What Should I Do If My Dog Ate Ranch Dressing?
In most cases, a small amount will only likely cause stomach distress in which the severity depends on the pet’s lactose reaction and food allergy. You might have to deal with your dog’s nasty gas problems for a bit if there are no known pre-existing conditions.
Larger dogs tend to experience minimal distress and other adverse effects due to size. Exercise more caution if your fur companion is smaller in size and weight.
Monitor your dog to see if behavioral changes or visible distress would manifest within 24 hours. Make sure that your dog always has access to fresh water.
Call your vet or the nearest veterinary hospital if symptoms such as vomiting, dehydration, lethargy, and seizures start to appear. Avoid feeding dairy products or salty food to prevent further disruption of their gastrointestinal tract.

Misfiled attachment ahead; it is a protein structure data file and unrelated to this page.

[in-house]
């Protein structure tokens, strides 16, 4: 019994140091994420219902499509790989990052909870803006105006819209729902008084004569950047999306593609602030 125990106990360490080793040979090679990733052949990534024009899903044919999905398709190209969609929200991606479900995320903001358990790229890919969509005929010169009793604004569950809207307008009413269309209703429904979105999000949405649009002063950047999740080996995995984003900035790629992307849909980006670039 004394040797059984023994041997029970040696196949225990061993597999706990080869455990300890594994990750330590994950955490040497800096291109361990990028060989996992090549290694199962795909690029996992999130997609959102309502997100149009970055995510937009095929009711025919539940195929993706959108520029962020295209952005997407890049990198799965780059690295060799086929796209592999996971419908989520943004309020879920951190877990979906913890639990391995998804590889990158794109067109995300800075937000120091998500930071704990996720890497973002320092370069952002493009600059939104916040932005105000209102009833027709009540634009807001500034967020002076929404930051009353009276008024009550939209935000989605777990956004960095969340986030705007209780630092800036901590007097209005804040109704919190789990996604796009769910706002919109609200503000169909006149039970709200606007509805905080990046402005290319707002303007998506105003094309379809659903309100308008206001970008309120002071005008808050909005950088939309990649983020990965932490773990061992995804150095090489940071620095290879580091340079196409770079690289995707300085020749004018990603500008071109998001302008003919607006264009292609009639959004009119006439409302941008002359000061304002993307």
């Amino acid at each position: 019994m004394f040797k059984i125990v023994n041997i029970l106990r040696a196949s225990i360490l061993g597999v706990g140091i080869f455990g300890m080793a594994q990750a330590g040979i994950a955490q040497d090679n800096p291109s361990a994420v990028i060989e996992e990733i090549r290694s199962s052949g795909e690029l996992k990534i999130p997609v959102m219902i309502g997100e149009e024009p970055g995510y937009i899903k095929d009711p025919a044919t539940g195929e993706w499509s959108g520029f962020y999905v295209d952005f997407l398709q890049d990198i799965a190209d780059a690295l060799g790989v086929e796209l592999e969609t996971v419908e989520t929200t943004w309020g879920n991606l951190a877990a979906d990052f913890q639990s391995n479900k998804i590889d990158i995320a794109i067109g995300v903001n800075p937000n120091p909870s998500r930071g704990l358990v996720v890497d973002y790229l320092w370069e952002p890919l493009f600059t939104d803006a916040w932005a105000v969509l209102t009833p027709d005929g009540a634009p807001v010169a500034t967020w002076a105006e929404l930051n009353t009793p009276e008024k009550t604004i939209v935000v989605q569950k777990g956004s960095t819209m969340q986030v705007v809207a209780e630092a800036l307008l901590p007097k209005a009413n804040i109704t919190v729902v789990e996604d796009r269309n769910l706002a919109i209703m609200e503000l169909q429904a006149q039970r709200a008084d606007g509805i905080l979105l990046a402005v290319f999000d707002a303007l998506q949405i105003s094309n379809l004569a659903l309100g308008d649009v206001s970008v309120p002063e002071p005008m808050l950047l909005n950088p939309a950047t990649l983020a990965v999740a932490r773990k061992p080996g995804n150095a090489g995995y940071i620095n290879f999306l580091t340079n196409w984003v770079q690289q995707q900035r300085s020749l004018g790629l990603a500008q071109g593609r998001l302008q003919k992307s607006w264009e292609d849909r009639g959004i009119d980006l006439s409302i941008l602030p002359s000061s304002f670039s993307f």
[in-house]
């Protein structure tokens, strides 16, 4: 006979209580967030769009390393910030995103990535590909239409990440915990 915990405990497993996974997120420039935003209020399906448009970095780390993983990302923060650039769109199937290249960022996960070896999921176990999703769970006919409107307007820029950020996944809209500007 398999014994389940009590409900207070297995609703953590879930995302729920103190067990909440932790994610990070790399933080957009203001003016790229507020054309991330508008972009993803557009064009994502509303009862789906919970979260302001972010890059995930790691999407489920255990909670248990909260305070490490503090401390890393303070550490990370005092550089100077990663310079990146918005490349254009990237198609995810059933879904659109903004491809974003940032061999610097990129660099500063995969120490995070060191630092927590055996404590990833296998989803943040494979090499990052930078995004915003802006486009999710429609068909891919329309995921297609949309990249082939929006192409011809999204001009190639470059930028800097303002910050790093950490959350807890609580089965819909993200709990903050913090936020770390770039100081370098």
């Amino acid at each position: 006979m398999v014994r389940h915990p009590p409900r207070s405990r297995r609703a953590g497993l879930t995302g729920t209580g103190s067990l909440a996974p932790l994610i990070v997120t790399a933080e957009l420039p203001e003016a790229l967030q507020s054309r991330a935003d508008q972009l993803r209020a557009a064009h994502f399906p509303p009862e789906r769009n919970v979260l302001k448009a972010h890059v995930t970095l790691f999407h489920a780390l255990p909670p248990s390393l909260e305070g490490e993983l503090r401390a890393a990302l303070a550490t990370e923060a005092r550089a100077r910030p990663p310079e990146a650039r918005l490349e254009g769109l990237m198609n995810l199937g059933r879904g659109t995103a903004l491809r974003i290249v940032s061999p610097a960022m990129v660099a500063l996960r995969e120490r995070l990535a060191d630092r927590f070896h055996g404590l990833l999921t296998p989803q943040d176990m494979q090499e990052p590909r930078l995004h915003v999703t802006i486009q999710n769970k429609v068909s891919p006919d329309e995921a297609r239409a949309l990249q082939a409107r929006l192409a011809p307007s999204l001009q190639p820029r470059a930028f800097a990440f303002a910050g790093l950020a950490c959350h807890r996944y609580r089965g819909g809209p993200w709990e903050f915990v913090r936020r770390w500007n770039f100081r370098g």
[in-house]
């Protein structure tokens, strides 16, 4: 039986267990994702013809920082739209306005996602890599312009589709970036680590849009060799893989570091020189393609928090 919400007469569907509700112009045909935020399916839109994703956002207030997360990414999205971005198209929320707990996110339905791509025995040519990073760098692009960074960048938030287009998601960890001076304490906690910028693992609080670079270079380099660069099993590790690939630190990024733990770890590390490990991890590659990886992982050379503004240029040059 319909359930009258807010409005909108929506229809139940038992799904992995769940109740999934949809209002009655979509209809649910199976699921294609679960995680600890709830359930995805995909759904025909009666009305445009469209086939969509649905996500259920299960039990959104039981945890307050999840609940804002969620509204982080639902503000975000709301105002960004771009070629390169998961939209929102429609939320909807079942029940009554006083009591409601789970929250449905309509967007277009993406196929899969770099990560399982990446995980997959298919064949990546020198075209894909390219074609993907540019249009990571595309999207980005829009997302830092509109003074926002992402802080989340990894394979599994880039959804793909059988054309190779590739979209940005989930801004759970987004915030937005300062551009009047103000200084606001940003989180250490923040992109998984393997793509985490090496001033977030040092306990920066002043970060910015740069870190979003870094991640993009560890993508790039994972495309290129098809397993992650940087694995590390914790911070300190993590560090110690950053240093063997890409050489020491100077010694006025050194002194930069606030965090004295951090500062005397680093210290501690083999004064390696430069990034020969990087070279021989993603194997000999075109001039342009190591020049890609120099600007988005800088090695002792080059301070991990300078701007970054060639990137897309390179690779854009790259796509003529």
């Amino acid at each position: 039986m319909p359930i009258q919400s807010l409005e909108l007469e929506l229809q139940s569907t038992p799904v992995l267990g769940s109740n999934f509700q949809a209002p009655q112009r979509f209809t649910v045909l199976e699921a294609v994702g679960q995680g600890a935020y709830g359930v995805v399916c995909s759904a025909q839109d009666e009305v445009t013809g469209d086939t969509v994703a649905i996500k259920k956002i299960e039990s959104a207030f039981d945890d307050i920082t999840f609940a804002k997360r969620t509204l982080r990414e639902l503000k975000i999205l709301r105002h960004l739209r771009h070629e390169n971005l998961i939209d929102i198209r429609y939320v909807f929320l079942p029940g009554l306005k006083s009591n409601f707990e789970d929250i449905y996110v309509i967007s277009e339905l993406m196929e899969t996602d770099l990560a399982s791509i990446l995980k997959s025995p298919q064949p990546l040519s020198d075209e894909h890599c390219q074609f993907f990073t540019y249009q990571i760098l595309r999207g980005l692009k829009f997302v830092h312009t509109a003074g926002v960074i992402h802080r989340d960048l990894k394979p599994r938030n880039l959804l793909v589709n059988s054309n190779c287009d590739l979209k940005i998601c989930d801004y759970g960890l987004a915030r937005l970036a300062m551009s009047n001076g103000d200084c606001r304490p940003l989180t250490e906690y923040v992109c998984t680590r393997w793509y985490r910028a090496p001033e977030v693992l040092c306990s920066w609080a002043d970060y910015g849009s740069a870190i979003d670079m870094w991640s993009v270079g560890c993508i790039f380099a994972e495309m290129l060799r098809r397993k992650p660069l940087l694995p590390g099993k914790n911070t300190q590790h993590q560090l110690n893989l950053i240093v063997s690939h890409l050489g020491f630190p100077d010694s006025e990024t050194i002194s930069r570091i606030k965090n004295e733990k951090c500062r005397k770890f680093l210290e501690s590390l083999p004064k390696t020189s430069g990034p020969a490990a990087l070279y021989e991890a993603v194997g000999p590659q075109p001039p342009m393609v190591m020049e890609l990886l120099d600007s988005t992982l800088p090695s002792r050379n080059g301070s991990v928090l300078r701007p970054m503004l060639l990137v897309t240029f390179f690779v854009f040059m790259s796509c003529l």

Can My Dog Eat Other Dips/Condiments?
Other condiments typically contain a high level of sodium and other spices that might not be healthy for dogs due to their lower tolerance to salt. Here are some common condiments that harm dogs and should be avoided at all costs.
Dogs will lick any spilled food that comes their way, especially those with a strong scent like ketchup. Ketchup is primarily made with processed tomatoes with several spices, usually harmless to dogs in small quantities.
What makes the condiment dangerous to dogs is its xylitol content, which can cause low blood sugar even in small amounts. Check the label before buying a ketchup brand to avoid accidental xylitol consumption.
Мustard seeds can cause gastroenteritis in dogs, which is characterized by drooling, stomach upset, loss of appetite, and abdominal pain. Even the smallest amount of mustard will likely get your dog sick. Avoid giving any type of mustard, both the homemade kind and the supermarket-bought version.